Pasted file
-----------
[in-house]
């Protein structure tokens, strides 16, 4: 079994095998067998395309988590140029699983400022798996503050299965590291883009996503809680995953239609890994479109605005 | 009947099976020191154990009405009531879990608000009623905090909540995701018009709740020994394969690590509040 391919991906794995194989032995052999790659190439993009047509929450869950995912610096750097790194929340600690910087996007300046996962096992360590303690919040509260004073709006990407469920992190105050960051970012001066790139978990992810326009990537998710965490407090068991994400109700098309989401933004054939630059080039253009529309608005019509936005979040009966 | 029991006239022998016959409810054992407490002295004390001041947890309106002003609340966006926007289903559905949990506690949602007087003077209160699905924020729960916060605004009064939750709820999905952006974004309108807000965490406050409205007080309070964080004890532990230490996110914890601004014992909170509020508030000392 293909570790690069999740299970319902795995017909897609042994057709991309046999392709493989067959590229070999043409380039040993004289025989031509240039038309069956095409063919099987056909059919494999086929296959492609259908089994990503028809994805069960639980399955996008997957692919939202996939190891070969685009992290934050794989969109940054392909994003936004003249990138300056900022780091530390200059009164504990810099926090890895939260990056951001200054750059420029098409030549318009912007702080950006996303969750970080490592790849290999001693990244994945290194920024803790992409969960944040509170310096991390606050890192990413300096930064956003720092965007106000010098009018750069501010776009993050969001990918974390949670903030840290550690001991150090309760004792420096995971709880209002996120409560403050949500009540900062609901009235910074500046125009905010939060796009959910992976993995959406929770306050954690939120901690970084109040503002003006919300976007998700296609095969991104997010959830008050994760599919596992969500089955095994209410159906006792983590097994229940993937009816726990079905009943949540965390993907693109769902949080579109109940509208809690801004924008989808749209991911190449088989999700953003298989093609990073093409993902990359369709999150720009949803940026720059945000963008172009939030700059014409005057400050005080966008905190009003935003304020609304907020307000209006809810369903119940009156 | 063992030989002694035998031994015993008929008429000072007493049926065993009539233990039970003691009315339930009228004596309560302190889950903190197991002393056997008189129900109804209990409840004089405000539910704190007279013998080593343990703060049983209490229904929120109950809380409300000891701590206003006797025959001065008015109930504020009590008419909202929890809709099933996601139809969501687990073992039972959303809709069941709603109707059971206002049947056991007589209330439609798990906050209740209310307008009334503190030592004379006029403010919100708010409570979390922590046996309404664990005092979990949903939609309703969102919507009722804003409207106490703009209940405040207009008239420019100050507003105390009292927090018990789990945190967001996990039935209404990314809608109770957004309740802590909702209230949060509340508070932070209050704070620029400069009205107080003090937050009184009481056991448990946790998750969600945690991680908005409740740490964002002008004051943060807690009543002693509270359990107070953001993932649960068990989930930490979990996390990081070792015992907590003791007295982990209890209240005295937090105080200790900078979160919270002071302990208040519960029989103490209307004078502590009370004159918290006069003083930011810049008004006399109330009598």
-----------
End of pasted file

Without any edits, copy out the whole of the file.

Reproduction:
[in-house]
């Protein structure tokens, strides 16, 4: 079994095998067998395309988590140029699983400022798996503050299965590291883009996503809680995953239609890994479109605005 | 009947099976020191154990009405009531879990608000009623905090909540995701018009709740020994394969690590509040 391919991906794995194989032995052999790659190439993009047509929450869950995912610096750097790194929340600690910087996007300046996962096992360590303690919040509260004073709006990407469920992190105050960051970012001066790139978990992810326009990537998710965490407090068991994400109700098309989401933004054939630059080039253009529309608005019509936005979040009966 | 029991006239022998016959409810054992407490002295004390001041947890309106002003609340966006926007289903559905949990506690949602007087003077209160699905924020729960916060605004009064939750709820999905952006974004309108807000965490406050409205007080309070964080004890532990230490996110914890601004014992909170509020508030000392 293909570790690069999740299970319902795995017909897609042994057709991309046999392709493989067959590229070999043409380039040993004289025989031509240039038309069956095409063919099987056909059919494999086929296959492609259908089994990503028809994805069960639980399955996008997957692919939202996939190891070969685009992290934050794989969109940054392909994003936004003249990138300056900022780091530390200059009164504990810099926090890895939260990056951001200054750059420029098409030549318009912007702080950006996303969750970080490592790849290999001693990244994945290194920024803790992409969960944040509170310096991390606050890192990413300096930064956003720092965007106000010098009018750069501010776009993050969001990918974390949670903030840290550690001991150090309760004792420096995971709880209002996120409560403050949500009540900062609901009235910074500046125009905010939060796009959910992976993995959406929770306050954690939120901690970084109040503002003006919300976007998700296609095969991104997010959830008050994760599919596992969500089955095994209410159906006792983590097994229940993937009816726990079905009943949540965390993907693109769902949080579109109940509208809690801004924008989808749209991911190449088989999700953003298989093609990073093409993902990359369709999150720009949803940026720059945000963008172009939030700059014409005057400050005080966008905190009003935003304020609304907020307000209006809810369903119940009156 | 063992030989002694035998031994015993008929008429000072007493049926065993009539233990039970003691009315339930009228004596309560302190889950903190197991002393056997008189129900109804209990409840004089405000539910704190007279013998080593343990703060049983209490229904929120109950809380409300000891701590206003006797025959001065008015109930504020009590008419909202929890809709099933996601139809969501687990073992039972959303809709069941709603109707059971206002049947056991007589209330439609798990906050209740209310307008009334503190030592004379006029403010919100708010409570979390922590046996309404664990005092979990949903939609309703969102919507009722804003409207106490703009209940405040207009008239420019100050507003105390009292927090018990789990945190967001996990039935209404990314809608109770957004309740802590909702209230949060509340508070932070209050704070620029400069009205107080003090937050009184009481056991448990946790998750969600945690991680908005409740740490964002002008004051943060807690009543002693509270359990107070953001993932649960068990989930930490979990996390990081070792015992907590003791007295982990209890209240005295937090105080200790900078979160919270002071302990208040519960029989103490209307004078502590009370004159918290006069003083930011810049008004006399109330009598």